on 6.10.08 with 0 comments

This is fast-acting, effective and has few side effects. The dose for an adult is 500 mg, repeated after 6 and 12 hours. It is recommended that non-immune individuals repeat this after one week. High-dose halofantrine is used in Thailand. Absorption is highly variable and is considerably increased if the medication is taken with fatty food. At present, however, the advice is to take Halfan® on an empty stomach. There is a syrup for children. The maximum concentration is reached 6 hours after oral ingestion. The half-life is 1-3 days for halofantrine itself and 2-4 days for the active (debutylated) metabolite (longer in active malaria than in healthy persons). [Desbutyl-halofantrine is being evaluated as a potential prophylactic agent]. Excretion is chiefly via the faeces.

In Southeast Asia resistance is common, but in other regions this problem is still limited. There is limited cross resistance with mefloquine. Cases of insufficient clinical response (5% of cases) are usually due to inadequate absorption. Sometimes Halfan® is used as the drug of first choice, or as a stand-by treatment for travellers, but this has been superseded by Malarone. It should be stressed that halofantrine cannot be given IV. Use in severe malaria might therefore be problematic (possibly via gastric tube). During treatment with halofantrine there is prolongation of the PR-interval and the QT time. Severe cardiac problems have been described in people who previously had a cardiac conduction disorder. Prolonged QTc time, thiamine deficiency, conduction disturbances, ion deficiency (hypokalemia, hypomagnesaemia) and concomitant administration of quinine or mefloquine are contra-indications. If there is a falciparum malaria during mefloquine prophylaxis, Halfan® is not a good choice due to possible cross-resistance and cumulative cardiotoxicity. Other products which may also cause QT-time prolongation, such as cisapride [Prepulsid®], terfenadine [Triludan®], tricyclic antidepressants such as clomipramine [Anafranil®] and amitriptyline [Redomex®] are best avoided during Halfan® administration. An ECG is therefore advisable before administration of Halfan®. Halfan® cannot be used as prophylaxis. [A reminder: the QT-time is the time from the beginning of the Q-wave to the end of the T-wave. The correction for cardiac rate using Bazett’s formula (QT/RR) gives the QTc.] If there is a prolonged QT-time (longer than 440 msec) there is an increased risk of ventricular tachycardia, more specifically "torsade de pointes". This is characterised by polymorphous QRS complexes which vary in amplitude and appear to oscillate around the isoelectric line.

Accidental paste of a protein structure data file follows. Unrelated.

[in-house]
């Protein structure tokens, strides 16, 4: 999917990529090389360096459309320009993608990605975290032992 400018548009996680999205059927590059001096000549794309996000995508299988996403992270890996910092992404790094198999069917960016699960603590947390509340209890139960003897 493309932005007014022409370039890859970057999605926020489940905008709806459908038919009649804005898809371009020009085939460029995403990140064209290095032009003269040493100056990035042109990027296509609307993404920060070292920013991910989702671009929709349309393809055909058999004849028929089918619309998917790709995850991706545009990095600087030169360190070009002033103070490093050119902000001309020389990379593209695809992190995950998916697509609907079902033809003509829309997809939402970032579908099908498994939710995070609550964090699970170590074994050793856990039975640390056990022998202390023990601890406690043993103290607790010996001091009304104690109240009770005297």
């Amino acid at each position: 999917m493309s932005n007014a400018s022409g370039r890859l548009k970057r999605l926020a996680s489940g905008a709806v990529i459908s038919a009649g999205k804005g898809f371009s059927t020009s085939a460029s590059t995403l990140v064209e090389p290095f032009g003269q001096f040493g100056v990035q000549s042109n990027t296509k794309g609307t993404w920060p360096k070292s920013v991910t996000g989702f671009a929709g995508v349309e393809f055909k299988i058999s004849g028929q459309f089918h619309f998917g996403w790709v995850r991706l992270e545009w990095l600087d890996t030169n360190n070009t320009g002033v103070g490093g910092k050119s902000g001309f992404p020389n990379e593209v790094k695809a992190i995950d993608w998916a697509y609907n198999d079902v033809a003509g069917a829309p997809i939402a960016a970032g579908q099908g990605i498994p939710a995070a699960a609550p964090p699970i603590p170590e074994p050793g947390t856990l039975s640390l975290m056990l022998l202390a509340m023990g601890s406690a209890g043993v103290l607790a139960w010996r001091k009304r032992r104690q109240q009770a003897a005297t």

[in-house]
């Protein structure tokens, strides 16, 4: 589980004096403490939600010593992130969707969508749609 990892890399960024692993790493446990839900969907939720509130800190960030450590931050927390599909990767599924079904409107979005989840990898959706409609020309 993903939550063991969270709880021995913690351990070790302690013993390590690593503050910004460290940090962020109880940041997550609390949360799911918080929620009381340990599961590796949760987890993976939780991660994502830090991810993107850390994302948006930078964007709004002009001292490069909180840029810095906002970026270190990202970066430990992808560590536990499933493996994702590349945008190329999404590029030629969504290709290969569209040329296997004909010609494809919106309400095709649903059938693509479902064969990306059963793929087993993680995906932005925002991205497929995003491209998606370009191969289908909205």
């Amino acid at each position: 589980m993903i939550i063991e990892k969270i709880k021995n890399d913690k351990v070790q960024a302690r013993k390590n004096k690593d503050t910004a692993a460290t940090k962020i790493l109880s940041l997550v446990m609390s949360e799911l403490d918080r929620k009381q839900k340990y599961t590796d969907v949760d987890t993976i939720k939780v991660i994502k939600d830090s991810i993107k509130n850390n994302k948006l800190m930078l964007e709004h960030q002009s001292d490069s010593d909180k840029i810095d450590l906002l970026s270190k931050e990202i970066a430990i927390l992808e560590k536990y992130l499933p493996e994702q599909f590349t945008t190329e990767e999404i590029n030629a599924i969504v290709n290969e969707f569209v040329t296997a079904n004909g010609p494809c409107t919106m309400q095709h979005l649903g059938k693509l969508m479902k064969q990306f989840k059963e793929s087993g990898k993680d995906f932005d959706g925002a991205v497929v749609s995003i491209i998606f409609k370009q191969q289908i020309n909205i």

Category: Medicine Notes



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